Daily Telegraph Cryptic No 28019
Hints and tips by Miffypops
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BD Rating – Difficulty ** – Enjoyment ****
Good morning from a dreary Downtown LI. We have a typical Rufus puzzle here today and I don’t think my hints will be much needed. I hope to see a good few of you at The Bridge House pub on Saturday for the Blog’s Birthday bash. Last year’s bash was great fun. More details can be found at the top of the home page and there is a comments box for those who wish to comment
Today’s hints and tips have been written by Miffypops. A bear of little brain and less common sense. You can access the answers by clickety clicking on the greyed out boxes.
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1a Place almost packed — parking in it is unpleasant (8)
SPITEFUL: Take a place (4 letters) and add a word meaning packed but minus its last letter (almost). Now find somewhere to insert the letter P(arking)
6a Present oneself with a soft fruit (6)
APPEAR: A from the clue. Our usual musical notation for soft and a fruit that might be picked from a tree with a partridge sitting in it.
9a Offer that is about right, or one below par? (6)
BIRDIE: Place the R(ight) inside an offer and add the Latin abbreviation for that is.
10a The settlement is due to him (8)
CREDITOR: The settlement here is a debt and this is the person it is owed to
11a Church manses converted for bishop, say (8)
CHESSMAN: An anagram (converted) of MANSES Follows an abbreviation of church
12a Relate minutely in dock? (6)
DETAIL: Split the answer as (2-4) and you get a verb that could mean to remove an extremity from an animal, usually a poor little puppy dog
13a What musicians should do before playing these (12)
MASTERPIECES: Split (6,6) these great musical works suggest that musicians should know the work well before attempting to play them. Do not practice until you get it right. Practice until you cannot get it wrong
16a Sounds suitable wear for an early funeral (7,5)
MORNING DRESS: A homophone based upon the similarity of what one may wear to a funeral before noon. Nobody will need to wonder what to wear to my funeral. I am not having one.
19a Check a word that is an anagram of itself (6)
STIFLE: Anagram (anagram) of ITSELF. This is a rare anagram indicator in cryptic puzzles
21a Part of cricket ground constrained by a railway (8)
BOUNDARY: Constrained or tied plus a from the clue and our usual abbreviation for a railway
23a Course of study by French department (8)
CONSOMMÉ: This thin dishwater soup can be found by adding the name of a French department to a verb meaning to study (cue discussion about how nice this dish can be)
24a One hangs about being super-cool (6)
ICICLE: A hanging drop of frozen water
25a Sally that assists in the laboratory (6)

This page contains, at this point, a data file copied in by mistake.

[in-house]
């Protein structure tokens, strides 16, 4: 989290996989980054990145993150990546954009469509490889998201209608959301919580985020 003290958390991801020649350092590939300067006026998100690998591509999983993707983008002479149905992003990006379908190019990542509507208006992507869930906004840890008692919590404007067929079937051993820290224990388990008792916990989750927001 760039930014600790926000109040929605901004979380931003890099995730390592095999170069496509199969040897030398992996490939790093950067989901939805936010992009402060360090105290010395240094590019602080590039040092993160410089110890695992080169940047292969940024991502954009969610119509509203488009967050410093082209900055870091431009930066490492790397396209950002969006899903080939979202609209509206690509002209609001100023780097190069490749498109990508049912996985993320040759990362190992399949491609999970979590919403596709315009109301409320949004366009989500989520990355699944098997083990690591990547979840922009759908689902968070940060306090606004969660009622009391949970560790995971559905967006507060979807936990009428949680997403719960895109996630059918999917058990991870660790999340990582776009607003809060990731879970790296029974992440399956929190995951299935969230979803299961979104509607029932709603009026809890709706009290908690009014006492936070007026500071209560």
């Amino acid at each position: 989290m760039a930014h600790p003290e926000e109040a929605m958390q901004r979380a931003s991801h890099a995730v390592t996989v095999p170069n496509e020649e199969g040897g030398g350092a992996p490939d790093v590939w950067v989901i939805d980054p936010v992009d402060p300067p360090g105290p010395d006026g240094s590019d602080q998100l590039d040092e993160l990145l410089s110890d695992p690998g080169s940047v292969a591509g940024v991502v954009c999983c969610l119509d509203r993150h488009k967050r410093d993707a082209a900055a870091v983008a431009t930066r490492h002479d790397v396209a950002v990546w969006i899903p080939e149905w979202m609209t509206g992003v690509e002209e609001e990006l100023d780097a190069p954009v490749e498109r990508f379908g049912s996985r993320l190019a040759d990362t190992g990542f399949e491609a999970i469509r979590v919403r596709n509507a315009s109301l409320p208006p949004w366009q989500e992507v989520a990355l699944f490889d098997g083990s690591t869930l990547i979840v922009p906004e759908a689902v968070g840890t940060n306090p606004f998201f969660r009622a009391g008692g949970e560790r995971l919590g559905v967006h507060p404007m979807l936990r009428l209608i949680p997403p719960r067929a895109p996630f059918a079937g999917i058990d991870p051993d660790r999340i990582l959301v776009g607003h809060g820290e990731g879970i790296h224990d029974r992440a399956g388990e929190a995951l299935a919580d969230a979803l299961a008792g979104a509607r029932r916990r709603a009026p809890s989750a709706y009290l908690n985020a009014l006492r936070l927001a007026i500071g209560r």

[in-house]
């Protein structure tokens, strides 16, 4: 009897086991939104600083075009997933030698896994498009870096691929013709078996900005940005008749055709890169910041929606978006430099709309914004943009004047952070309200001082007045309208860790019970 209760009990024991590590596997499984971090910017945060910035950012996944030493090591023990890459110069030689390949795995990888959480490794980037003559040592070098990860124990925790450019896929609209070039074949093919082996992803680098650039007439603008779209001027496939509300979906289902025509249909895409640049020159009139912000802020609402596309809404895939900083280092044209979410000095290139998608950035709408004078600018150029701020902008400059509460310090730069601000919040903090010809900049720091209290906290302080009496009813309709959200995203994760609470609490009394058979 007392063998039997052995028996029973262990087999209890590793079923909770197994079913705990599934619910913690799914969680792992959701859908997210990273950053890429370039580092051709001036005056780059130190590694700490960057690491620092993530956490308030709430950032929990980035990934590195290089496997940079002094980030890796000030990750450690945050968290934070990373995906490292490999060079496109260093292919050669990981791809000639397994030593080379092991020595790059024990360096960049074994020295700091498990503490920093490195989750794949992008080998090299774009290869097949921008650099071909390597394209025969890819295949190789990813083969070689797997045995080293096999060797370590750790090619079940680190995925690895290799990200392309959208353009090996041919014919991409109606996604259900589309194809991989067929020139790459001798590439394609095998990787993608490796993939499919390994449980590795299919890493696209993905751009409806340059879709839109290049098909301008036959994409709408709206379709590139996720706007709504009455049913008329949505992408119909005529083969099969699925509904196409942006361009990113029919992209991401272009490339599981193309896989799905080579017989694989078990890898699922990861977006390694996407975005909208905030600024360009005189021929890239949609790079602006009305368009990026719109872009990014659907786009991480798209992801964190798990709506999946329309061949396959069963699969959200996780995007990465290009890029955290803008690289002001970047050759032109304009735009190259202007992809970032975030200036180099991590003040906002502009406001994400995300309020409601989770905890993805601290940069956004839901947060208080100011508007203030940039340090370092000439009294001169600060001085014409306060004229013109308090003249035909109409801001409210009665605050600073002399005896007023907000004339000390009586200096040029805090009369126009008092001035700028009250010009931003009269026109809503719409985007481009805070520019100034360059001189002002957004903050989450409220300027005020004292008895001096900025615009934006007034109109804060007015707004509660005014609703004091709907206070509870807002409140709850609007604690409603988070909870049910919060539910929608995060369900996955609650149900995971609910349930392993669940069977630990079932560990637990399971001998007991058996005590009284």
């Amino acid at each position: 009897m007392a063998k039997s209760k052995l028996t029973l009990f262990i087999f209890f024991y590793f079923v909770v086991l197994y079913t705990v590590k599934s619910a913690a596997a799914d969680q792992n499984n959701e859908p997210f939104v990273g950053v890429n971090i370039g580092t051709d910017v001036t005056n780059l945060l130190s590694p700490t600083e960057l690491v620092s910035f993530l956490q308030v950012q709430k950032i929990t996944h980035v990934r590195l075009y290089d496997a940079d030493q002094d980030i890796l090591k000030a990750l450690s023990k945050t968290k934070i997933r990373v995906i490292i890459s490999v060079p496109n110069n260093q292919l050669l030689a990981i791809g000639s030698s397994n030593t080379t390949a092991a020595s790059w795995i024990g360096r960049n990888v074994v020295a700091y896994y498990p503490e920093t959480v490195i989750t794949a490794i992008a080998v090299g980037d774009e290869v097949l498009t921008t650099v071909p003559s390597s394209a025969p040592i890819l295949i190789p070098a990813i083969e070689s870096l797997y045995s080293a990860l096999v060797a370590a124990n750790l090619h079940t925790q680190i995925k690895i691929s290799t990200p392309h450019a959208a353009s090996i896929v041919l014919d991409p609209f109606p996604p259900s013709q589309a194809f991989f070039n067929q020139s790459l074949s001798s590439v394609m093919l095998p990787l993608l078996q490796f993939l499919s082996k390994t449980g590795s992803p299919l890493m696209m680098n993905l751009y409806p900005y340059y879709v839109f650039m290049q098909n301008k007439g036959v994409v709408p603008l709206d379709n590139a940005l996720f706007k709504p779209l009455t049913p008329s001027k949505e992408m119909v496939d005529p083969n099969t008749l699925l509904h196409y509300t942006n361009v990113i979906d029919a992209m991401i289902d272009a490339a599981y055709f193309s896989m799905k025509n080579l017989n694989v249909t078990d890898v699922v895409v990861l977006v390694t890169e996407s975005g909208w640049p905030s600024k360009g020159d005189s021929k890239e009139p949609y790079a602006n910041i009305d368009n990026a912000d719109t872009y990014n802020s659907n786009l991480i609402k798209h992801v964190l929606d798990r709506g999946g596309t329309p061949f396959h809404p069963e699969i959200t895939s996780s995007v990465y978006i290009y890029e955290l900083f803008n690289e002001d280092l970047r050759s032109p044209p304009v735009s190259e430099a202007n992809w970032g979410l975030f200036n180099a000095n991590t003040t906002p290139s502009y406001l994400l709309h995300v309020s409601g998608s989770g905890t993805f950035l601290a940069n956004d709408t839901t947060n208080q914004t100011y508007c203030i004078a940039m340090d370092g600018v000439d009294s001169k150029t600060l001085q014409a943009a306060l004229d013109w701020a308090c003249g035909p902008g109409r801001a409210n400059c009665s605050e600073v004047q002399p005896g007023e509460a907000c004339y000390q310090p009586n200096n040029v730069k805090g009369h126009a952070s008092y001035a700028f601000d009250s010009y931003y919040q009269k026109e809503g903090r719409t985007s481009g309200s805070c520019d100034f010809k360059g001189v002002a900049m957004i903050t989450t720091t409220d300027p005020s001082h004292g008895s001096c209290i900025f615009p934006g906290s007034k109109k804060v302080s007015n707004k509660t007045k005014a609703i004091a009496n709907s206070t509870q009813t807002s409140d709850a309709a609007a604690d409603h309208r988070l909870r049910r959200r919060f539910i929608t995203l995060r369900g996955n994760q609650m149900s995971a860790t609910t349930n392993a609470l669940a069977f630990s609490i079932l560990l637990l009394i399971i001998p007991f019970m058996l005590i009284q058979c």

RETORT: This quick reply is also a piece of laboratory equipment
26a Esther staggers around at entertainment venues (8)
THEATRES: Anagram (struggles) of ESTHER around AT
2d A sorry state, but showing promise (6)
PLIGHT: A double definition. I remember my sister and her husband doing this with their troths many years ago
3d Fashionable diets which change with the times (5)
TIDES: Anagram (fashionable) of DIETS
4d Unusual forenames for a lodger? (9)
FREEMASON : Anagram (unusual) of FORENAMES gives a member of a lodge.
5d Grant permission to break silence (7)
LICENSE: Anagram (break) of SILENCE
6d A capital forward (5)
AHEAD: A from the clue and capital as in your bonce or noddle
7d Trying to write with such a pencil would be (9)
POINTLESS: This all in one clue describes the futility of trying to write with such a pencil.
8d Elderly carrying on is to be suffered (8)
AGONISED: Take a word meaning elderly and insert (carrying) ON IS straight from the clue
13d Promises of party in show ring (9)
MANIFESTO: Take a verb meaning to show or demonstrate and add the letter that looks like a ring
14d Being biased, booked with pride? (9)
PREJUDICE: A double definition. The second referring to an ancient book whose main character is a rather wet Colin Firth
15d Additional information that an organist might provide (8)
FOOTNOTE : This additional piece of information might be printed at the bottom of the page
17d Peerage in which we see uncommon breed and race meeting (7)
DEBRETT: This guide to the British aristocracy can be found by placing a famous Isle Of Man race meeting after an anagram (uncommon) of BREED. Are they races or time trials?
18d Giving an alternative sort of threat (2,4)
OR ELSE: Two words uttered as a threat after an order, as in “you had better do as I say 2,4”
20d Worker encountered me coming up first (5)
EMMET: Reverse the word ME (coming up) and add a verb meaning encountered to find this Cornish word for an ant (worker) This word is also used by the Cornish to describe tourists in the same way that grockles is used in Devonshire
22d Don’t strive to get the meaning (5)
DRIFT: A double definition do you catch my meaning?
Solved whilst listening to Ronnie Lane’s Slim Chance. Poor Ronnie passed away but Slim Chance will be playing at Nell’s club on Saturday night 30th January. What Joy and a perfect end to a great day.
The Quick Crossword pun: mud+ell+threw=muddle through